Healthcare Cybersecurity: Plans Must Be Enacted

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Computer screen with the words system protected

Ask anyone what they fear being compromised in a cybersecurity breach, and you’ll hear a pattern in their responses: Social Security numbers, credit card and banking information, personal photos. But healthcare information? A compromise of confidential information related to your health might reveal something embarrassing, or even concerning to your loved ones…but can it really damage your life?

Just ask patients of Clay County Hospital. Last year, administrators of the small Illinois hospital received an email from a hacker who had hacked into their system, gained access to more than 12,000 patient records, and was now holding those records for ransom.

This was hardly an isolated incident. The average person outside the health industry might be surprised to hear that healthcare organizations average one cyber attack per month. At least one in nine Americans have had their health records compromised in some way.

Nor was it simply due to a small rural hospital’s not having the resources to protect their online database. Earlier that same year, health insurance giant Anthem was the victim of a similar cyber attack.

Technological Improvements Require Higher Security

The growing trend for healthcare to move to a more efficient and integrated electronic record-keeping system has its downside: these health records are increasingly vulnerable to digital theft.

Cybercriminals want these records for the vast amount of personal information they contain. Consider all the data your healthcare provider takes from you before you ever see a doctor: your insurance information, your payment details, your address. Everything a thief needs to obtain bank loans, commit tax fraud, or send fake bills to insurance providers is contained within your medical records.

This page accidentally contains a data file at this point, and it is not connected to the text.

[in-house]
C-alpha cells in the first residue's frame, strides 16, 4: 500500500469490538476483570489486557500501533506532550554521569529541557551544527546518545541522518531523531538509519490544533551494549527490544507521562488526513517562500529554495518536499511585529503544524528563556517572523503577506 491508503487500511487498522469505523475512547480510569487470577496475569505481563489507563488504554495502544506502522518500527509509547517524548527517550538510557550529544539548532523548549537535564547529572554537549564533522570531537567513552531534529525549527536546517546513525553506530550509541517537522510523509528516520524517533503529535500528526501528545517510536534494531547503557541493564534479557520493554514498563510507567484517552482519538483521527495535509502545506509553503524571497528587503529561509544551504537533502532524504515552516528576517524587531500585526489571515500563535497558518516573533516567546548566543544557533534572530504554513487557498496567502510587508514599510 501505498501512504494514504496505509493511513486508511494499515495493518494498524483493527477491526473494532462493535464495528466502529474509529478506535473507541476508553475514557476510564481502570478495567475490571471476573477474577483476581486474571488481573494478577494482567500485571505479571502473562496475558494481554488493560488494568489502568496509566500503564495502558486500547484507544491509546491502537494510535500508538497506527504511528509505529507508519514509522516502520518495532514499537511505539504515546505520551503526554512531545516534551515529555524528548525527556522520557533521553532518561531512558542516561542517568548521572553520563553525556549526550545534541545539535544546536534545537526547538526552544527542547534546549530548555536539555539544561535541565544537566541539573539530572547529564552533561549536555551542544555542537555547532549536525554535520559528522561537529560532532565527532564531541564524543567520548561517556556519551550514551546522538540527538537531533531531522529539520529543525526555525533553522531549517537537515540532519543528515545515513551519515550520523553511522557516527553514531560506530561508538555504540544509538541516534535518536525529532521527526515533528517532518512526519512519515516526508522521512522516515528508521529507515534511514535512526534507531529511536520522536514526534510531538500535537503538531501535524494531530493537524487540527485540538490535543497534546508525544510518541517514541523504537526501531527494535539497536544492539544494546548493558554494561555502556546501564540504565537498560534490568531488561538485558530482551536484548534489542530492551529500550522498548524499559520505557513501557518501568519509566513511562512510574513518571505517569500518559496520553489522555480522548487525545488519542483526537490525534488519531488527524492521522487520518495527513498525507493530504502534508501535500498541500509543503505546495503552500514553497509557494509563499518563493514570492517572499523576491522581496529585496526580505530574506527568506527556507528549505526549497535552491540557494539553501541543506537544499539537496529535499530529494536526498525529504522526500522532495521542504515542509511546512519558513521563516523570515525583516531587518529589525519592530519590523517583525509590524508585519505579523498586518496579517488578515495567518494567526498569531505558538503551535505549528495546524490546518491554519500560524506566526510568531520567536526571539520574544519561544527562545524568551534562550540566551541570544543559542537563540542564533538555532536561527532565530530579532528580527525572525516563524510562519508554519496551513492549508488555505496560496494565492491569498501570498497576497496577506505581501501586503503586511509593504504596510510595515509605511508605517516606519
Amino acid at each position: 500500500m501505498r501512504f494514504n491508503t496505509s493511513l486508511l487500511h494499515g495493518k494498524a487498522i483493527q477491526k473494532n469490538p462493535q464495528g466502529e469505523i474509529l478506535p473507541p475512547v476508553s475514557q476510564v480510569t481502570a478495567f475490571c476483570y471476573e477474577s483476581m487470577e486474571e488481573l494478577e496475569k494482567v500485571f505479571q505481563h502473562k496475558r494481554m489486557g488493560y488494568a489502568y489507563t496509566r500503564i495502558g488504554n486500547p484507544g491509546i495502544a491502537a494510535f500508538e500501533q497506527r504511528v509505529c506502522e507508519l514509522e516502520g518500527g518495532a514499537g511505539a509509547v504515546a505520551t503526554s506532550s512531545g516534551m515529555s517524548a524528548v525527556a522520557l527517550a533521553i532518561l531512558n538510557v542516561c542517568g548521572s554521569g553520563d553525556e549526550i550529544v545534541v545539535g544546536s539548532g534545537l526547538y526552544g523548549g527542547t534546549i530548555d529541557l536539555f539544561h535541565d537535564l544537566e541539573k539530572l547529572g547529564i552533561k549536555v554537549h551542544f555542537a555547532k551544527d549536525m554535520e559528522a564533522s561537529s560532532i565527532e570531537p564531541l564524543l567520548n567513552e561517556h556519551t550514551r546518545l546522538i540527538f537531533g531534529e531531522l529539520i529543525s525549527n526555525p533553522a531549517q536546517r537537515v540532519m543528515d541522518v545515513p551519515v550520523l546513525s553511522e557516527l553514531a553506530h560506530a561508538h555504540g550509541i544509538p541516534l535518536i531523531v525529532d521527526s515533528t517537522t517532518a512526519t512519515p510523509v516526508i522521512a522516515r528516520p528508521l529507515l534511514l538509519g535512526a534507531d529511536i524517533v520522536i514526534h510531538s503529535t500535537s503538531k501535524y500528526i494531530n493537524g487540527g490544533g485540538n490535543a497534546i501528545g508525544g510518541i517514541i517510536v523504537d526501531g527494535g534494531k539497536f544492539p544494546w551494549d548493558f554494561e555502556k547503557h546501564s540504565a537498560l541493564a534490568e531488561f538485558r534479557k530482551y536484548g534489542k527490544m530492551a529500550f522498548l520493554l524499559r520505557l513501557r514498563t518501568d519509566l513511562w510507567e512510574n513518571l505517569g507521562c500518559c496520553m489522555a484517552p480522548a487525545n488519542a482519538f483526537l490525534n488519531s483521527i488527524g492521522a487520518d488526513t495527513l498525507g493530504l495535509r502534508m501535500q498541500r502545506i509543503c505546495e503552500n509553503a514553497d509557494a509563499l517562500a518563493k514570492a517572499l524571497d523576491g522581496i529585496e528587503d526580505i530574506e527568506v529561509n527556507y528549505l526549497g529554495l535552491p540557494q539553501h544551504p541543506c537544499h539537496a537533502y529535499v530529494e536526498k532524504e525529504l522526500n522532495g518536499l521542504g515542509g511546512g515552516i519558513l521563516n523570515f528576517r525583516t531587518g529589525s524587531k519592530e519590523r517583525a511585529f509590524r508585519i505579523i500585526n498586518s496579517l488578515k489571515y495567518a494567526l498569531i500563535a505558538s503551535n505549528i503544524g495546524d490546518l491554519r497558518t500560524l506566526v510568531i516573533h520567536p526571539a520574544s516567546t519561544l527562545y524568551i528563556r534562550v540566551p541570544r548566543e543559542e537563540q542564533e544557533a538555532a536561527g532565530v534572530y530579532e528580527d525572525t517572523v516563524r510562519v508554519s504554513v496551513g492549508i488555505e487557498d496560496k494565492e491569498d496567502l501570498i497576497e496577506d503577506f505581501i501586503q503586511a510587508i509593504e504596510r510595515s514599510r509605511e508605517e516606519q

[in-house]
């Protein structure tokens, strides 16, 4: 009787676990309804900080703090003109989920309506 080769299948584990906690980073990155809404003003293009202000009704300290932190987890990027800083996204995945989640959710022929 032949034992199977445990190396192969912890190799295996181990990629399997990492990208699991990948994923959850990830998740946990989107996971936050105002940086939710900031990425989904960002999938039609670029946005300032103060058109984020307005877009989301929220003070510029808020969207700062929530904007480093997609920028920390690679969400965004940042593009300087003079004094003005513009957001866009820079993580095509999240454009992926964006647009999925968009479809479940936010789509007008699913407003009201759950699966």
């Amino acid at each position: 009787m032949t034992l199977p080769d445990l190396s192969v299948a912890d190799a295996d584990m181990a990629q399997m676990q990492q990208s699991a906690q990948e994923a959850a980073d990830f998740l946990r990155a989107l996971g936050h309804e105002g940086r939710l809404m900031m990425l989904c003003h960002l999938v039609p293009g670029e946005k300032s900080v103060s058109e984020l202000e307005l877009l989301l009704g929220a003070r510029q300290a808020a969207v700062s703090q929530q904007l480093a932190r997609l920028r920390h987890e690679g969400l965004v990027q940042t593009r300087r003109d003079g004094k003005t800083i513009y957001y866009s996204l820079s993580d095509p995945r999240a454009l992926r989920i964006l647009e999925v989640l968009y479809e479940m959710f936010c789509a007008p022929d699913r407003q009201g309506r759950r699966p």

Much of the new information regarding cyber attacks on hospitals and the extent of their readiness comes from the results of Ponemon Institute’s recent study “The State of Cybersecurity in Healthcare Organizations in 2016 study.” The study finds the most common security incidents involve exploiting existing software vulnerabilities and web-borne malware attacks.

“With cyber attacks against healthcare organizations growing increasingly frequent and complex,” the Ponemon study states, “there is more pressure to refine cybersecurity strategies.”

Ensuring Patient Safety

It falls to the hospital’s health information management director to implement strategies that ensure the safety of patient medical records and guard against the financial and reputational damage that befalls a hospital whose cybersecurity is compromised.

With a mere 33 percent of respondents rating their organizations’ cybersecurity measures as “very effective,” healthcare companies are urged by this study and other industry experts to invest much more than the current 12% average of their IT budget into hiring personnel and implementing technology that protects their patients.

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